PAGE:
Amidah (2017) – 1 star
Director: Gene Bernofsky
Writers: Gene Bernofsky
Running time: 39 mins
Despite its noble goal, Amidah was rather difficult to watch. I don’t say that lightly. A good cause can go a long way to making a number of cinematic sins forgivable – but the best intentions ultimately only go so far when making a film.
The goal for any documentary is to make something grounded in reality into compelling viewing. If you cannot do that, whatever you have to say won’t reach a broader audience, and in that case, there isn’t much point in going to the trouble of making a film.
Unfortunately, Gene Benofsky’s paradoxically drawn out short documentary falls into this camp. What is essentially a 40 minute documentary on human cruelty is a hard sell, you could argue, but the lack of creative flair and slap-dash nature of this film’s editing are really what render it unwatchable, not its disturbing subject matter.
That is a crying shame for the most part, because the raw materials are here for something truly extraordinary. Bernofsky has assembled an incredible array of talking heads, a collective of oppressed peoples who have suffered at the hands of different tyrants at one time or another, to speak candidly about their experiences, or the experiences of their forebears. The film cuts back and forth between people sharing memories, stories told to them by their fathers, or reading diary entries, chiefly revolving around two main historical themes: World War II, and the genocide of Native Americans by the European settlers.
It is my best guess that the film is trying to make a point of this contrast; and I say that I guess because the film was extremely difficult to follow. Without a coherent narrative strand to draw the proceedings together and form some kind of order, the message here will be lost on the majority of audiences, if they are willing to put up with the poor quality of the recording and the slap-dash editing to stick around for the duration of the running time.
Bernofsky is trying to create a correlation between the genocide of Native Americans by European imperialists and Third Reich’s Germany. It seems this could have many dangerously varied meanings. Given the testimonials shared during the documentary, should we assume that the viewer is supposed to be led to the realisation that humans are just inherently vile and blood thirsty? Or that the problem is how whites have always believed in their superiority? Maybe we are supposed to scrutinise the hypocritical way we will eulogise one manner of historical nightmare somewhere far across the earth while ignoring similar atrocities closer to home?
Honestly, we can never be sure without knowing first hand from the director what the goal was – making this documentary incapable of doing anything more than preaching to the converted. Perhaps the addition of a narrator would have helped with unfolding the mystery of the correlation between these two historic episodes.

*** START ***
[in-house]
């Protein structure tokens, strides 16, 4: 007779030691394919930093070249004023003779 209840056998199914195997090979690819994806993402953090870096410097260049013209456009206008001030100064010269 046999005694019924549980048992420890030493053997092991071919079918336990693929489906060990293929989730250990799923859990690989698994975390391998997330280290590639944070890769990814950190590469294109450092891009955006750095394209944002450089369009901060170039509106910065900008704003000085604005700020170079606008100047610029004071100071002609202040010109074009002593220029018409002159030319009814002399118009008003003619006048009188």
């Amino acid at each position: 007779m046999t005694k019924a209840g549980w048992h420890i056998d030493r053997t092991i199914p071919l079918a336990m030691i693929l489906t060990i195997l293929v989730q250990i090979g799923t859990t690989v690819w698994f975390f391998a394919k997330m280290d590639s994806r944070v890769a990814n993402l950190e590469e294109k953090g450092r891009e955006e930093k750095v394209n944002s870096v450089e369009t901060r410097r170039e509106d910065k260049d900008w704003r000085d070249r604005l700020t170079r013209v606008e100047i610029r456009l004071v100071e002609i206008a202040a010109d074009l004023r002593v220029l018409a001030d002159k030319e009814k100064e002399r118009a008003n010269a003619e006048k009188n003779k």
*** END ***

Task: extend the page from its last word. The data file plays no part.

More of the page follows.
As mentioned earlier, in addition to the incomprehensible parallelism of the two historic chapters, there are too many technical issues that establish Amidah very unwelcoming and tiring to the viewer. The whole film feels as if it has been shot with a low definition cellphone camera. Sound meanwhile is also extremely unclear and of poor quality, with outside noises not having been edited off at all times, causing the monologs to be even more difficult to follow.
The worst trait of film, however, is its lack of cohesive editing. Cuts are too sharp and without any apparent order. Some lithographs are used as imagery in between testimonies, sometimes accompanied by music, sometimes not, which makes it hard to understand the director’s aesthetics. Did Bernofsky have a change of heart half way through editing that actually he should add some music to heighten the impact of the testimony on film? If so, why did he not think to go back and apply this to the earlier acts of the film?
Being a self-taught filmmaker may well account for some of this. Bernofsky may have been aware that he had attained some excellent insights via his interviews, and been overcome with desperation to get them out there, now. The problem with that is that without honing his craft by working on smaller, less intensive projects first, he demonstrates a complete lack of discipline and concentration in his filmmaking, which in the end does a great disservice to the content the director wanted to promote in the first place. If that is the case, this should stand as testament to all budding documentarians; learn to walk before you try to run.
All in all, Amidah fails to deliver. It seems like an amateur effort, without a clear goal. It relies almost exclusively on emotion and it is very difficult to follow. This film is less a documentary than an ‘essay’, as it lacks emotional punch and the warmth of a human touch. Having a single narrative presence to walk the viewer through this world would have helped on this front, while helping to draw some semblance of a lesson the two unquestionably dark chapters in human history covered.